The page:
nep-dge New Economics Papers
on Dynamic General Equilibrium
Issue of 2014‒12‒29
twenty-six papers chosen by
Christian Zimmermann
Federal Reserve Bank of St. Louis

  1. Human Capital Risk, Contract Enforcement, and the Macroeconomy By Krebs, Tom; Kuhn, Moritz; Wright, Mark L. J.
  2. High Marginal Tax Rates on the Top 1%? Lessons from a Life Cycle Model with Idiosyncratic Income Risk By Kindermann, Fabian; Krueger, Dirk
  3. Financial frictions in the Euro Area and the United States: a Bayesian assessment By Stefania Villa
  4. Optimal taxation with home production By Conny Olovsson
  5. Adverse Selection, Risk Sharing and Business Cycles By Veracierto, Marcelo
  6. Bubbles and unemployment in an endogenous growth model By Ken-ichi Hashimoto; Ryonfun Im
  7. Quelle méthodologie pour une étude des modèles DSGE ? Suggestions à partir d'un état des lieux des recherches sur la modélisation. By Francesco Sergi
  8. Constrained Efficiency with Search and Information Frictions By S. Mohammad R. Davoodalhosseini
  9. The optimal distribution of the tax burden over the business cycle By Konstantinos Angelopoulos; Stylianos Asimakopoulos; James Malley
  10. Job-Security Provisions and Incomplete Markets By Etienne Lalé
  11. Collateral Risk, Repo Rollover and Shadow Banking By Shengxing Zhang
  12. A DSGE Model of China By Dai, Li; Minford, Patrick; Zhou, Peng
  13. Regímenes Monetarios y Volatilidad del Tipo de Cambio Real: El Caso Peruano, 1995–2012 By Rodolfo Cermeño; Julio Mamani-Palacios
  14. International capital flows, external assets and output volatility By Hoffmann, Mathias; Krause, Michael; Tillmann, Peter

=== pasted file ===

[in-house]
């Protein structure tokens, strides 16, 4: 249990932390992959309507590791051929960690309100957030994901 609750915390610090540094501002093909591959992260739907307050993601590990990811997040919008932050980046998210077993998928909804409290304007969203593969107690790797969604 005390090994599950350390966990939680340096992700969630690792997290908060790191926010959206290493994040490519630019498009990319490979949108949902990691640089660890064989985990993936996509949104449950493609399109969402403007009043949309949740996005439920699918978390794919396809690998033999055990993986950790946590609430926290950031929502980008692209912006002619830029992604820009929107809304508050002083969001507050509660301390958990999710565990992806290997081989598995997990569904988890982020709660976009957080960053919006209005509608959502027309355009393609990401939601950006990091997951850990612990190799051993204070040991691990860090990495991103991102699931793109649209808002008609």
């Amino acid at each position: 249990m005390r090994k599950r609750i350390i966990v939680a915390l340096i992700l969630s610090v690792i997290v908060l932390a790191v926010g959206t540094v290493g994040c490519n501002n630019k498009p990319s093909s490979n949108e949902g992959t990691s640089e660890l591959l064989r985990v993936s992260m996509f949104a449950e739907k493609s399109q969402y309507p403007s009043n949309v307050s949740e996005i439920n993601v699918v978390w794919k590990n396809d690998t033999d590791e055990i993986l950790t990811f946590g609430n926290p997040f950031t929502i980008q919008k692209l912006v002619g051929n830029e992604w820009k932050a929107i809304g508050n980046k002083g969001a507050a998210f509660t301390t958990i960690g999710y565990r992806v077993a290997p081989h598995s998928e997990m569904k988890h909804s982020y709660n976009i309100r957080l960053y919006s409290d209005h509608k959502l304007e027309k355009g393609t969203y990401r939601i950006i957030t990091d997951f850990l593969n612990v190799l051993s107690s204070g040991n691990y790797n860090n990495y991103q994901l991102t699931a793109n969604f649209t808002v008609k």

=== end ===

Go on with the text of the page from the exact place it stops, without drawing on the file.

15. Financial Constraints in Search Equilibrium By Boeri, Tito; Garibaldi, Pietro; Moen, Espen R
  16. Government Spending Multipliers and the Zero Lower Bound in an Open Economy By Charles Olivier Mao Takongmo
  17. Optimal progressive taxation in a model with endogenous skill supply. By Angelopoulos, Kostantinos; Asimakopoulos, Stylianos; Malley, James
  18. International Financial Integration and Crisis Contagion By Devereux, Michael B; Yu, Changhua
  19. How good are out of sample forecasting Tests on DSGE models? By Minford, Patrick; Xu, Yongdeng; Zhou, Peng
  20. Relative Effects of Labor Taxes and Unemployment Benefits on Hours Worked per Worker and Employment By Been-Lon Chen; Mei Hsu; Chih-Fang Lai
  21. Aging and Deflation from a Fiscal Perspective By Mitsuru Katagiri; Hideki Konishi; Kozo Ueda
  22. Replica Core Equivalence Theorem: An Extension of Debreu-Scarf Limit Theorem to Double Infinity Monetary Economies By Ken Urai; Hiromi Murakami
  23. Growth and Unemployment in the Presence of Trend Inflation By Mewael F. Tesfaselassie
  24. A quantitative analysis of the retail market for illicit drugs By Manolis Galenianos; Alessandro Gavazza
  25. Loss Aversion and the Asymmetric Transmission of Monetary Policy By Gaffeo, Edoardo; Petrella, Ivan; Pfajfar, Damjan; Santoro, Emiliano
  26. Informality and government enforcement in Latin America By Rodrigo Ceni

  1. By: Krebs, Tom (University of Mannheim); Kuhn, Moritz (Dept. of Economics, Adenauer); Wright, Mark L. J. (Federal Reserve Bank of Chicago)
    Abstract: We use data from the Survey of Consumer Finance and Survey of Income Program Participation to show that young households with children are under-insured against the risk that an adult member of the household dies. We develop a tractable macroeconomic model with human capital risk, age-dependent returns to human capital investment, and endogenous borrowing constraints due to the limited pledgeability of human capital (limited contract enforcement). We show analytically that, consistent with the life insurance data, in equilibrium young households are borrowing constrained and under-insured against human capital risk. A calibrated version of the model can quantitatively account for the life-cycle variation of life-insurance holdings, financial wealth, earnings, and consumption inequality observed in the US data. Our analysis implies that a reform that makes consumer bankruptcy more costly, like the Bankruptcy Abuse Prevention and Consumer Protection Act of 2005, leads to a substantial increase in the volume of both credit and insurance.